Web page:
Fruit & Vegetable Magazine

Features Business Policy
Optimism at the farm gate high


February 9, 2011
By Canadian Federation of Independent Business

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February 8, 2011, Regina,
Sask – The Canadian Federation of Independent Business (CFIB) recently released
its Monthly Agriculture Business Barometer, which shows improvement in
agri-business optimism that unfolded late last year appears to have carried
over into 2011.

February 8, 2011, Regina,
Sask – The Canadian Federation of Independent Business (CFIB) recently released
its Monthly Agriculture Business Barometer, which shows improvement in
agri-business optimism that unfolded late last year appears to have carried
over into 2011.

CFIB’s Agriculture
Business Barometer Index
finished the month of January at 64.3 – just slightly
off December levels of 64.7 and behind the national Business Barometer Index of
68.9. As Federal, Provincial and Territorial (FPT) Agriculture Ministers meet
this week, the CFIB is calling on governments to ensure their policies fuel
this optimism in 2011.

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“We are very encouraged to
see optimism levels in the agriculture sector at a four year high,” said
Virginia Labbie, CFIB’s senior policy analyst for agri-business. “The
agriculture ministers have a real opportunity this week to send some positive
signals to help build on this momentum and continue to address the competitive
challenges in the ag sector.”

When farmers were asked to
prioritize how governments could improve the agriculture sector’s overall
competitiveness, preliminary results from CFIB’s Future of Agriculture Policy
2011 survey revealed farmers’ top priorities for government action included:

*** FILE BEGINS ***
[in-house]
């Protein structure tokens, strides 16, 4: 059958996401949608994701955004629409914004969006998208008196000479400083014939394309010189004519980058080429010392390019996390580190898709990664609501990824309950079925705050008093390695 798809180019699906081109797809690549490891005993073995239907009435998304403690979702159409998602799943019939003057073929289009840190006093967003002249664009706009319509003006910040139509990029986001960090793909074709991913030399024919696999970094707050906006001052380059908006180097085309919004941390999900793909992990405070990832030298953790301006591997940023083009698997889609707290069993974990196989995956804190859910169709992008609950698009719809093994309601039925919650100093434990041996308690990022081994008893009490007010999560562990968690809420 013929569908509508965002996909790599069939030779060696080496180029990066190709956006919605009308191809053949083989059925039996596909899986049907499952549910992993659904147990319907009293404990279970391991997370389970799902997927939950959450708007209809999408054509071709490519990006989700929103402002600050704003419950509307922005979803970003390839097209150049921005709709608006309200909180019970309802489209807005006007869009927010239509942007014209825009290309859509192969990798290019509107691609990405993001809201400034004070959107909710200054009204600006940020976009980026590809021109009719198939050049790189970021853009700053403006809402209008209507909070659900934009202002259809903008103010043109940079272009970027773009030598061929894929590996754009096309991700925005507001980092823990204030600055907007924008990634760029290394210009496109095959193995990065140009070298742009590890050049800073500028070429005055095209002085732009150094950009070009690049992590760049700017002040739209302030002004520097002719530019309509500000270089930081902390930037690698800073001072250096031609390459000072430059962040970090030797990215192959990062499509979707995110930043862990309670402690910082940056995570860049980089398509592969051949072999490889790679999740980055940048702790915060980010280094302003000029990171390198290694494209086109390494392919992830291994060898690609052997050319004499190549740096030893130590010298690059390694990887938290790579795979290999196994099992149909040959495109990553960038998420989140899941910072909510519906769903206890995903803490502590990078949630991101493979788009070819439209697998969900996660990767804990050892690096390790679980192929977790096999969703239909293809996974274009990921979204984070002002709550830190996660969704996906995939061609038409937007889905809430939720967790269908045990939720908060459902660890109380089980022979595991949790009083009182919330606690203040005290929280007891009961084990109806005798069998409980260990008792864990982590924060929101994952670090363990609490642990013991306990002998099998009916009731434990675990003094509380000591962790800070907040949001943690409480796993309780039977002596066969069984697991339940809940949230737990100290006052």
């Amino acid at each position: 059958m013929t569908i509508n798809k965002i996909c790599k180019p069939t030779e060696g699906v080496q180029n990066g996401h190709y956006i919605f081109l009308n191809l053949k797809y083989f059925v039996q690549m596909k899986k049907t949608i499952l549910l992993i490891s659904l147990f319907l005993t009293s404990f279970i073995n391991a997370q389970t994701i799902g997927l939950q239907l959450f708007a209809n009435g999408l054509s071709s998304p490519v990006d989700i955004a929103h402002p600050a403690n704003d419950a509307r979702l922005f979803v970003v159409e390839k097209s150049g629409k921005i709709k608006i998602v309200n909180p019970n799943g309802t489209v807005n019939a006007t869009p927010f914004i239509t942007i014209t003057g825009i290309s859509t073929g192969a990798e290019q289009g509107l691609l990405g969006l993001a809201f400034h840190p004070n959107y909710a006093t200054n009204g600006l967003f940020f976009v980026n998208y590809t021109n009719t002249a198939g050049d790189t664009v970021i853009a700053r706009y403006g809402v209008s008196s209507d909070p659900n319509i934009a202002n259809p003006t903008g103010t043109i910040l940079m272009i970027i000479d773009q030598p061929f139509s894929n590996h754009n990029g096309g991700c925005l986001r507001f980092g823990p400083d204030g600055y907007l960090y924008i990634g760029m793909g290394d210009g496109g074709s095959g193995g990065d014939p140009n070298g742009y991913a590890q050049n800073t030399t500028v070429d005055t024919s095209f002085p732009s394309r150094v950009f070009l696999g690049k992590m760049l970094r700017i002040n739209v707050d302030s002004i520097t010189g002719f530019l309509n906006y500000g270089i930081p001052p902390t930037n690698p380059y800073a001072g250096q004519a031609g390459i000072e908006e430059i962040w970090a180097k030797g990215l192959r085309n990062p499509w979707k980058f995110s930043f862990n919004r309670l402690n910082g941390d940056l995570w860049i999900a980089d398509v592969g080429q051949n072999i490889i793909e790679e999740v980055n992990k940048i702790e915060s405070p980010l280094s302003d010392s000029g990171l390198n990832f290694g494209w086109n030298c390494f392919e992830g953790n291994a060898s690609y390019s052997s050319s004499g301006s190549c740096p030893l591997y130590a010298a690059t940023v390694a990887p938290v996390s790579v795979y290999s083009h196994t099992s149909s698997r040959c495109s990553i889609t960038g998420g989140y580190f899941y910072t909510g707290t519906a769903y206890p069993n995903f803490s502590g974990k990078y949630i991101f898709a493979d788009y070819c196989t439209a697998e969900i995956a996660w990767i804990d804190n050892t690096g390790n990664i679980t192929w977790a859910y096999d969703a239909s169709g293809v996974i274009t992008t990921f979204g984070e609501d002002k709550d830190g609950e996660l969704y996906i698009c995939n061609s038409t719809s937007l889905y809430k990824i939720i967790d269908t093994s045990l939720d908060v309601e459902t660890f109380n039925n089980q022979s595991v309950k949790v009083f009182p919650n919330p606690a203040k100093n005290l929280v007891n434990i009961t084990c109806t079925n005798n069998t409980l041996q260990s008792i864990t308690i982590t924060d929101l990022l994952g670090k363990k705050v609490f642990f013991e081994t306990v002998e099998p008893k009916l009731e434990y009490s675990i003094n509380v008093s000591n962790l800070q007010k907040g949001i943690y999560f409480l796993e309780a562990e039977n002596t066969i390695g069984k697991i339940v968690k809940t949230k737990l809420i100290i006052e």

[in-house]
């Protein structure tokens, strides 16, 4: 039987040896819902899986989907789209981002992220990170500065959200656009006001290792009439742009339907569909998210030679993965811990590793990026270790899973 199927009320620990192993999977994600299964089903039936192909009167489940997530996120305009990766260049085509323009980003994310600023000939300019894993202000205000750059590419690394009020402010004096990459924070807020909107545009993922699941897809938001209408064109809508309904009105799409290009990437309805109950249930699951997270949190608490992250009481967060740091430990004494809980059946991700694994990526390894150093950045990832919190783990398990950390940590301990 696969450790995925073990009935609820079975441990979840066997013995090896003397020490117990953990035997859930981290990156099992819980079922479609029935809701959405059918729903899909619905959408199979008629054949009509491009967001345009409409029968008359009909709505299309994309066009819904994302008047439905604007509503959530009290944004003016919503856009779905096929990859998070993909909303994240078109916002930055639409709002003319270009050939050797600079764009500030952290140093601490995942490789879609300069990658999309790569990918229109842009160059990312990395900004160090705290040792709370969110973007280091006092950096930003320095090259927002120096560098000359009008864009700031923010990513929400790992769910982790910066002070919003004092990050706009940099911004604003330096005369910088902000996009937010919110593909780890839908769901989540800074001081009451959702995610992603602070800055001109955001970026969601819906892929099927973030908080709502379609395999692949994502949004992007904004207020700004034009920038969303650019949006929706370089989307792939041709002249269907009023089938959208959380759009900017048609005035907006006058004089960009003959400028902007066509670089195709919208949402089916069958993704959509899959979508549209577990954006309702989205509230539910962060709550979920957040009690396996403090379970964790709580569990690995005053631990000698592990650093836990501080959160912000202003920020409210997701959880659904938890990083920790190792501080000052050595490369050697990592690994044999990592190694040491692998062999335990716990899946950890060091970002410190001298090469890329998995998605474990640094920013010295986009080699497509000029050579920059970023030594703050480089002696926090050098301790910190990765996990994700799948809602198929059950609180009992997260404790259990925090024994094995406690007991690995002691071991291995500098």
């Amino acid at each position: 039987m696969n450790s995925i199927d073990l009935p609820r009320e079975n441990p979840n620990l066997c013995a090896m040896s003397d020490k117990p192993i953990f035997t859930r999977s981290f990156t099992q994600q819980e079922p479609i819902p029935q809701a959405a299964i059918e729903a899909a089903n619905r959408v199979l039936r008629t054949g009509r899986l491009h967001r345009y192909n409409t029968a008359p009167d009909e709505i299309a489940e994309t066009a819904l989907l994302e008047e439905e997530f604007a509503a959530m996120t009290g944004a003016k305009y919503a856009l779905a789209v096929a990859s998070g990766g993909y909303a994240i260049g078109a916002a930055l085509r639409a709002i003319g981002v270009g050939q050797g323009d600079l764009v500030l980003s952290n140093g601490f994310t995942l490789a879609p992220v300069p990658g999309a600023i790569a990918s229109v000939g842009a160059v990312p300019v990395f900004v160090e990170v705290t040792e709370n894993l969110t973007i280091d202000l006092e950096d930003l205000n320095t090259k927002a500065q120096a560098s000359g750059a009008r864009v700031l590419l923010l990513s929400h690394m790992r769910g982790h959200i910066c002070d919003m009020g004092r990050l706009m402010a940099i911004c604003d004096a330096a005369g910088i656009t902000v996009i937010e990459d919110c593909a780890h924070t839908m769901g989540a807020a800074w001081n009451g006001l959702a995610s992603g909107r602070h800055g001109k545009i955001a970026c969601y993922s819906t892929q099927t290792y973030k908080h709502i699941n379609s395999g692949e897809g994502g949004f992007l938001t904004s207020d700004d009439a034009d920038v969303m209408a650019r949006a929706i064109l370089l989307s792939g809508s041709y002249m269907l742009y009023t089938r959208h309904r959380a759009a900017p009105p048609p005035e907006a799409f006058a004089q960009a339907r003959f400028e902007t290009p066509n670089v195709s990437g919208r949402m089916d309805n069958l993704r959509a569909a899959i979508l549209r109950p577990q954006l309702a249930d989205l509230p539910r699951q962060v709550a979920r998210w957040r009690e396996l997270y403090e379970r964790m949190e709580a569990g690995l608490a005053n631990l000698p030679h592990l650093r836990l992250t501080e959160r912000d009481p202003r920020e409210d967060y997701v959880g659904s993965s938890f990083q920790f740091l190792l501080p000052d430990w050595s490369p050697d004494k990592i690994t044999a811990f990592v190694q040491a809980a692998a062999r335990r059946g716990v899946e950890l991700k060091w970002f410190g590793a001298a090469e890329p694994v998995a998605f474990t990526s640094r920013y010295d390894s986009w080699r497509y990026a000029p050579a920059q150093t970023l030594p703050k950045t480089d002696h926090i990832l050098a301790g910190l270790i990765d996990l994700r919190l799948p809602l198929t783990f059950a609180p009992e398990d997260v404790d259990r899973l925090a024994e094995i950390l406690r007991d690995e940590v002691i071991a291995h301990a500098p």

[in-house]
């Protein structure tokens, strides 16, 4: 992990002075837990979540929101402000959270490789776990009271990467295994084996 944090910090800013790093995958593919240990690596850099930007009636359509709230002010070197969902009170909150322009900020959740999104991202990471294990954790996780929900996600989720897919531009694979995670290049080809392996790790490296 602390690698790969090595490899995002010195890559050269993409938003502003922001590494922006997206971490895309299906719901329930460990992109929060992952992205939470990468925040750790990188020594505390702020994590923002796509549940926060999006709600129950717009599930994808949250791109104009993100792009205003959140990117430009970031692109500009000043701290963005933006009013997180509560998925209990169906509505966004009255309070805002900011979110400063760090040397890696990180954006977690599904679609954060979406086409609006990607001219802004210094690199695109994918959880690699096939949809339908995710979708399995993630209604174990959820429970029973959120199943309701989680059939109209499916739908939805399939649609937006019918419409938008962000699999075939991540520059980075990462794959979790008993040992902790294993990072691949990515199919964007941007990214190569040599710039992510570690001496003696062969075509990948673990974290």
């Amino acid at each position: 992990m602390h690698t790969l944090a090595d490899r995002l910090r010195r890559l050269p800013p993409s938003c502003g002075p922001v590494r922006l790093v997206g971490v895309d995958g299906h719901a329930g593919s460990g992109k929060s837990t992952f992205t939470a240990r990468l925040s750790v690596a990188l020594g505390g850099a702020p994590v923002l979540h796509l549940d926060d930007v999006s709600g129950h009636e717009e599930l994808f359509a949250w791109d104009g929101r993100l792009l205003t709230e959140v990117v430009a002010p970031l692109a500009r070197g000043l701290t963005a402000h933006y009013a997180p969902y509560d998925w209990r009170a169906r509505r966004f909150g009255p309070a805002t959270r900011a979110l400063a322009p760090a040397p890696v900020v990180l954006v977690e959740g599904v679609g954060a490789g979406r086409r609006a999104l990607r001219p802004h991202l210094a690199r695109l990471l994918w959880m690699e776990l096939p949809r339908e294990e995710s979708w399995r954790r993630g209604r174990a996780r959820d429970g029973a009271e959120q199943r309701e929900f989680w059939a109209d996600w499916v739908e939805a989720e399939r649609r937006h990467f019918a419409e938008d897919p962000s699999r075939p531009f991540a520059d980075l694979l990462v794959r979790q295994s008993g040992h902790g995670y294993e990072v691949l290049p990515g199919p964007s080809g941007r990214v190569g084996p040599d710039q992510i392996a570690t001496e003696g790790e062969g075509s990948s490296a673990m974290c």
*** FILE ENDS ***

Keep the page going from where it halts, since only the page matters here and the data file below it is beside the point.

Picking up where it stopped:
• Focusing on regulatory reform and reducing red tape;
  • Reducing the total tax burden;
  • Improving market access for Canadian agricultural
    products; and
  • Increasing focus on industry research, development and
    innovation and more responsive business risk management programs.

“Agri-business owners
believe reducing red tape and focusing on regulatory reform is a low cost way
for governments to drive productivity and innovation in the agricultural
sector,” said Labbie. “CFIB welcomed Prime Minister Harper’s announcement of a
Red Tape Reduction Commission and is pleased several provinces also made formal
commitments to focus on red tape reform.”

“Food safety is a top
priority for our members and is a goal all farmers share,” explained Labbie.
“However, CFIB reminds agriculture ministers that farmers are not immune to the
burden of red tape and urges them to also make a formal commitment this week to
remove unnecessary barriers to growth.”

While farmers are upbeat
for the coming year, CFIB contends there is still some unfinished business on
Business Risk Management (BRM) programs.

“FPT ministers have been
reviewing BRM programs since July 2008 and CFIB farm members hope there will be
some tangible improvements made to programs like AgriStability in the areas of
transparency, predictability and timeliness,” noted Labbie.

“It will be important for
ag ministers to ensure their policy decisions further fuel, not dampen,
optimism in the ag sector. We hope the ministers deliver the right signals this
week,” concluded Labbie.

CFIB’s index is measured
on a scale between 0 and 100, an index level above 50 means owners expecting
their businesses’ performance to be stronger in the next year outnumber those
expecting weaker performance. Further details can be found at www.cfib-fcei.ca/english/barometer.


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